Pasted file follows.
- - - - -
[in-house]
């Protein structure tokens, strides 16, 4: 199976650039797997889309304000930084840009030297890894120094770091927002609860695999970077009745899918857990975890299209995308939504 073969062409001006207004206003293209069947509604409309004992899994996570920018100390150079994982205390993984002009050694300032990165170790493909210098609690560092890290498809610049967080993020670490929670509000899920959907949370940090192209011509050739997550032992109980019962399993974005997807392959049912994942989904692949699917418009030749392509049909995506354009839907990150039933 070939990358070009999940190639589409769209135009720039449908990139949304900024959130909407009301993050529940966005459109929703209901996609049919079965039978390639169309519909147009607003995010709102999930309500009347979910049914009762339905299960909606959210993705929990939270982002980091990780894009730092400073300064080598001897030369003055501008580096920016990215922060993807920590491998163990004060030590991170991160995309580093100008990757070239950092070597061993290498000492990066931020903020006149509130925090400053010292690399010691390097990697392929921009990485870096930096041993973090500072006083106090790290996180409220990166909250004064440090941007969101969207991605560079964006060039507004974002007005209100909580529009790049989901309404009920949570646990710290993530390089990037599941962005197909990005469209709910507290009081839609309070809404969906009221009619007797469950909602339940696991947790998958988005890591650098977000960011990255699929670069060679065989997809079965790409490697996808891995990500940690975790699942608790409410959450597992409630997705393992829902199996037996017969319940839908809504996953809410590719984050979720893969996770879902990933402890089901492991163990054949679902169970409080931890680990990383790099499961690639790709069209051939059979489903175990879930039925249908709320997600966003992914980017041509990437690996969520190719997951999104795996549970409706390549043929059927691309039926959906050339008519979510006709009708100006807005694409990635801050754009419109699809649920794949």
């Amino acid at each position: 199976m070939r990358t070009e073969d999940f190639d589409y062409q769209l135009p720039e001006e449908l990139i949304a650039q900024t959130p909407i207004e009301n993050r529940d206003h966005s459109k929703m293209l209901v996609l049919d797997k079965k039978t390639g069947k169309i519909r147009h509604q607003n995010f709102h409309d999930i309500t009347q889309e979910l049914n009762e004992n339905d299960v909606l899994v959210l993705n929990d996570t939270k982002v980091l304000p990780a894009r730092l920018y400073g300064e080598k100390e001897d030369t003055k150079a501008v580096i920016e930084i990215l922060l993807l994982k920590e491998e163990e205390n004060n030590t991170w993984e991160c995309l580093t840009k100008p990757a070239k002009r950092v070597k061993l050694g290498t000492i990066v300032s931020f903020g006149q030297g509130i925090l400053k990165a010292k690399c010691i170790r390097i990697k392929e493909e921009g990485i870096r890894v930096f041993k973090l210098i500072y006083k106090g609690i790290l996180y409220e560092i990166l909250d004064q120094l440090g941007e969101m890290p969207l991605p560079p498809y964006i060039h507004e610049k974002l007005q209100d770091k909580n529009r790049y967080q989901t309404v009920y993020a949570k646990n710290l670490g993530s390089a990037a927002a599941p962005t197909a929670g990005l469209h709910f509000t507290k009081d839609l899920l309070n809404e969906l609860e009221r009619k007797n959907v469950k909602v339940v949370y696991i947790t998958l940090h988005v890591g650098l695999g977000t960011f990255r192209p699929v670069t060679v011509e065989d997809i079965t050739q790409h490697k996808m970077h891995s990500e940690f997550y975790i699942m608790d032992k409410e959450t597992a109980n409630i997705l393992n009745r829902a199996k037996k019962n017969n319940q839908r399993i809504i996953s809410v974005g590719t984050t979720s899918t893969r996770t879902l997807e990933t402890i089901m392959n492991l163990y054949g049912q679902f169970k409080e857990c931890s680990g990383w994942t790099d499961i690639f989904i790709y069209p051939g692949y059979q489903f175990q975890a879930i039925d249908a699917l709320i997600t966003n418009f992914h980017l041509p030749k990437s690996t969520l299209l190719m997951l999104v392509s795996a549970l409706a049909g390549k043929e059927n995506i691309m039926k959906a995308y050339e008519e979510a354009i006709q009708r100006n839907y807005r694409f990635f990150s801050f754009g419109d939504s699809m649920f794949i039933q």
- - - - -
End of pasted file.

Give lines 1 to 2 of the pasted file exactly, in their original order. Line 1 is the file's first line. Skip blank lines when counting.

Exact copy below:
[in-house]
């Protein structure tokens, strides 16, 4: 199976650039797997889309304000930084840009030297890894120094770091927002609860695999970077009745899918857990975890299209995308939504 073969062409001006207004206003293209069947509604409309004992899994996570920018100390150079994982205390993984002009050694300032990165170790493909210098609690560092890290498809610049967080993020670490929670509000899920959907949370940090192209011509050739997550032992109980019962399993974005997807392959049912994942989904692949699917418009030749392509049909995506354009839907990150039933 070939990358070009999940190639589409769209135009720039449908990139949304900024959130909407009301993050529940966005459109929703209901996609049919079965039978390639169309519909147009607003995010709102999930309500009347979910049914009762339905299960909606959210993705929990939270982002980091990780894009730092400073300064080598001897030369003055501008580096920016990215922060993807920590491998163990004060030590991170991160995309580093100008990757070239950092070597061993290498000492990066931020903020006149509130925090400053010292690399010691390097990697392929921009990485870096930096041993973090500072006083106090790290996180409220990166909250004064440090941007969101969207991605560079964006060039507004974002007005209100909580529009790049989901309404009920949570646990710290993530390089990037599941962005197909990005469209709910507290009081839609309070809404969906009221009619007797469950909602339940696991947790998958988005890591650098977000960011990255699929670069060679065989997809079965790409490697996808891995990500940690975790699942608790409410959450597992409630997705393992829902199996037996017969319940839908809504996953809410590719984050979720893969996770879902990933402890089901492991163990054949679902169970409080931890680990990383790099499961690639790709069209051939059979489903175990879930039925249908709320997600966003992914980017041509990437690996969520190719997951999104795996549970409706390549043929059927691309039926959906050339008519979510006709009708100006807005694409990635801050754009419109699809649920794949």